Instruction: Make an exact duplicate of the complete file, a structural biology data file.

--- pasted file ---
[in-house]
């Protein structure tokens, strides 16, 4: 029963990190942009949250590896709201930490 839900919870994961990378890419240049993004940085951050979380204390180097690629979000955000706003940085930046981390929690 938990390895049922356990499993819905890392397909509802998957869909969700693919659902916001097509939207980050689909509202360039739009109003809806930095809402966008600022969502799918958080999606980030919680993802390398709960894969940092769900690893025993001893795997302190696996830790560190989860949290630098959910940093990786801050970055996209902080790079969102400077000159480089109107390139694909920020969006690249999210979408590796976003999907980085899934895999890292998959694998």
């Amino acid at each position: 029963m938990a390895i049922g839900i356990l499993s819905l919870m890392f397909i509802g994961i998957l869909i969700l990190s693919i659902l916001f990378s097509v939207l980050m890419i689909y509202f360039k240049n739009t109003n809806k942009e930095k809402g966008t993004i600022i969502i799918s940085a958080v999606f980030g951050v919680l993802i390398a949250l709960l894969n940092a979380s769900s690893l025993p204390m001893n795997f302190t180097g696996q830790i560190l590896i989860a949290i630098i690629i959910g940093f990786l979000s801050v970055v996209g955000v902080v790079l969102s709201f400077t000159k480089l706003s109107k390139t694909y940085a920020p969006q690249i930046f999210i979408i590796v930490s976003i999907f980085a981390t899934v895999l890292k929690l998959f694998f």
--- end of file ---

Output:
[in-house]
């Protein structure tokens, strides 16, 4: 029963990190942009949250590896709201930490 839900919870994961990378890419240049993004940085951050979380204390180097690629979000955000706003940085930046981390929690 938990390895049922356990499993819905890392397909509802998957869909969700693919659902916001097509939207980050689909509202360039739009109003809806930095809402966008600022969502799918958080999606980030919680993802390398709960894969940092769900690893025993001893795997302190696996830790560190989860949290630098959910940093990786801050970055996209902080790079969102400077000159480089109107390139694909920020969006690249999210979408590796976003999907980085899934895999890292998959694998």
């Amino acid at each position: 029963m938990a390895i049922g839900i356990l499993s819905l919870m890392f397909i509802g994961i998957l869909i969700l990190s693919i659902l916001f990378s097509v939207l980050m890419i689909y509202f360039k240049n739009t109003n809806k942009e930095k809402g966008t993004i600022i969502i799918s940085a958080v999606f980030g951050v919680l993802i390398a949250l709960l894969n940092a979380s769900s690893l025993p204390m001893n795997f302190t180097g696996q830790i560190l590896i989860a949290i630098i690629i959910g940093f990786l979000s801050v970055v996209g955000v902080v790079l969102s709201f400077t000159k480089l706003s109107k390139t694909y940085a920020p969006q690249i930046f999210i979408i590796v930490s976003i999907f980085a981390t899934v895999l890292k929690l998959f694998f």